Gene
Guest
Gene

These things are so true and Americans seems not to get !So many things we call “Italian” are so NOT and unknown in Italy.I am second-generation Italian-American and speak Italian fluently.I like to play on this topic and often mail foodstuffs to the relatives for them to try like: salad dressings,pepperoni slices,canned Armour hams,cheese spreads,pre-cooked bacon slices,etc.All really classic American foodgoods.Do they like the stuff? Absolutely NOT !Italians are so damn fussy (Puntigliosi !)about food.One thing they do love: Crystal Light lemonade mix !

Dorothea
Guest
Dorothea

Ciao!
I’m Italian (and live in Italy), you make me lough a lot!
My friend is the owner of a restaurant. During Summer ( when there is a lot of americans here) she takes off olive oil from tabels… because they finish all the olive oil before they eat the plates they ordered! Ahahaha! If you don’t know it, every kind of restaurant here offer bread, oil, salt vinegar for free…but is not very kind to finish all the oils and ask more when for the salads.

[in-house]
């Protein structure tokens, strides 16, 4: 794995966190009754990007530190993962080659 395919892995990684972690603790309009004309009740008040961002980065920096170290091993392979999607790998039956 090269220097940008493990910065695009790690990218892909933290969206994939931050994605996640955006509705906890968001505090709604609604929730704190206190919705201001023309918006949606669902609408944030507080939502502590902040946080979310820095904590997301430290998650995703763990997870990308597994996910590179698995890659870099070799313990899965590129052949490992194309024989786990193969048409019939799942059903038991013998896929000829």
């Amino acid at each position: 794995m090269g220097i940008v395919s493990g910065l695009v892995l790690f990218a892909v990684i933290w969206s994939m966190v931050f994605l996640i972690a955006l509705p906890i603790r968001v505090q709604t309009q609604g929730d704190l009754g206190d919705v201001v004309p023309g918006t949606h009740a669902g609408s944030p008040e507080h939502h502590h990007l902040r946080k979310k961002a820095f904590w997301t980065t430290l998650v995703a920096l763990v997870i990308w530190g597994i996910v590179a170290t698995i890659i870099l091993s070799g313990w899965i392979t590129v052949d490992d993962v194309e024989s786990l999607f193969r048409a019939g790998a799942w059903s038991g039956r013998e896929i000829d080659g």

Laila Keirstead
Guest

I find it very amusing that we call those foods and dressings Italian foods when we all know they are Americanized. I have only been to a few authentic Italian restaurants in my life, but I think the food is just as good as the pizza that we make here. I believe that a lot of people would love to eat authentic if they saw it. My friend is actually in Italy right now and was telling me how delicious the food is over there. It really makes me want to go just for the food.

Aldo
Guest
Aldo

Buon Giorno, I am first generation Italian. Often visit my family every 2 years or so. I must say, the Granita is “Italian Ice” without being called Italian Ice. If you go to a true Italian Bakery anywhere in the U.S. and you ask for Granita, 9 times out of 10 they kno what you are talking about. The only reason i say 9/10 is because the people that work there are most likely not Italian (i.e. Arthur Avenue, New York) and werent told what Granita is. Sad to say but much of a lot of places here in the… Read more »